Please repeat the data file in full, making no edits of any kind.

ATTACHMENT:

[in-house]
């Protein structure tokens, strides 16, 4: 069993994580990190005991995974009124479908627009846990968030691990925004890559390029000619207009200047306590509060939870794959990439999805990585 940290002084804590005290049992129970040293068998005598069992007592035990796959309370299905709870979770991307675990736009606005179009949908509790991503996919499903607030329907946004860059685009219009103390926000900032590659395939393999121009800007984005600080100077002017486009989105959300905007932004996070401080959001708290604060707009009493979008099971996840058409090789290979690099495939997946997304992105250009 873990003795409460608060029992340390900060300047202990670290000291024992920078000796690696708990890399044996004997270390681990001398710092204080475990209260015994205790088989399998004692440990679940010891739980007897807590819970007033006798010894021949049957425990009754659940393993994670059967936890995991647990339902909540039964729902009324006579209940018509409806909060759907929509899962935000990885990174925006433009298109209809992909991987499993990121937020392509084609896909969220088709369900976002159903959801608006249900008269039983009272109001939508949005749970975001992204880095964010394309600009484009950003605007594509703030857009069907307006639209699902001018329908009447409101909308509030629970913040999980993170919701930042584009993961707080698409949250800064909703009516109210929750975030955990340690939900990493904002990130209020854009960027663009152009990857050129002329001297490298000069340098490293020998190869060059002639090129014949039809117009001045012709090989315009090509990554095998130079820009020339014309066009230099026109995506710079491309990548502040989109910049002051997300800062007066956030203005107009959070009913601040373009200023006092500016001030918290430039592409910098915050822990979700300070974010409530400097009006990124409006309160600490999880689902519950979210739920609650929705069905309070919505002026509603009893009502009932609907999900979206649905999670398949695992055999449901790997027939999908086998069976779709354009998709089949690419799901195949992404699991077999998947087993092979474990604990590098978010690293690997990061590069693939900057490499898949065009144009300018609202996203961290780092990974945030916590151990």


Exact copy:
[in-house]
């Protein structure tokens, strides 16, 4: 069993994580990190005991995974009124479908627009846990968030691990925004890559390029000619207009200047306590509060939870794959990439999805990585 940290002084804590005290049992129970040293068998005598069992007592035990796959309370299905709870979770991307675990736009606005179009949908509790991503996919499903607030329907946004860059685009219009103390926000900032590659395939393999121009800007984005600080100077002017486009989105959300905007932004996070401080959001708290604060707009009493979008099971996840058409090789290979690099495939997946997304992105250009 873990003795409460608060029992340390900060300047202990670290000291024992920078000796690696708990890399044996004997270390681990001398710092204080475990209260015994205790088989399998004692440990679940010891739980007897807590819970007033006798010894021949049957425990009754659940393993994670059967936890995991647990339902909540039964729902009324006579209940018509409806909060759907929509899962935000990885990174925006433009298109209809992909991987499993990121937020392509084609896909969220088709369900976002159903959801608006249900008269039983009272109001939508949005749970975001992204880095964010394309600009484009950003605007594509703030857009069907307006639209699902001018329908009447409101909308509030629970913040999980993170919701930042584009993961707080698409949250800064909703009516109210929750975030955990340690939900990493904002990130209020854009960027663009152009990857050129002329001297490298000069340098490293020998190869060059002639090129014949039809117009001045012709090989315009090509990554095998130079820009020339014309066009230099026109995506710079491309990548502040989109910049002051997300800062007066956030203005107009959070009913601040373009200023006092500016001030918290430039592409910098915050822990979700300070974010409530400097009006990124409006309160600490999880689902519950979210739920609650929705069905309070919505002026509603009893009502009932609907999900979206649905999670398949695992055999449901790997027939999908086998069976779709354009998709089949690419799901195949992404699991077999998947087993092979474990604990590098978010690293690997990061590069693939900057490499898949065009144009300018609202996203961290780092990974945030916590151990």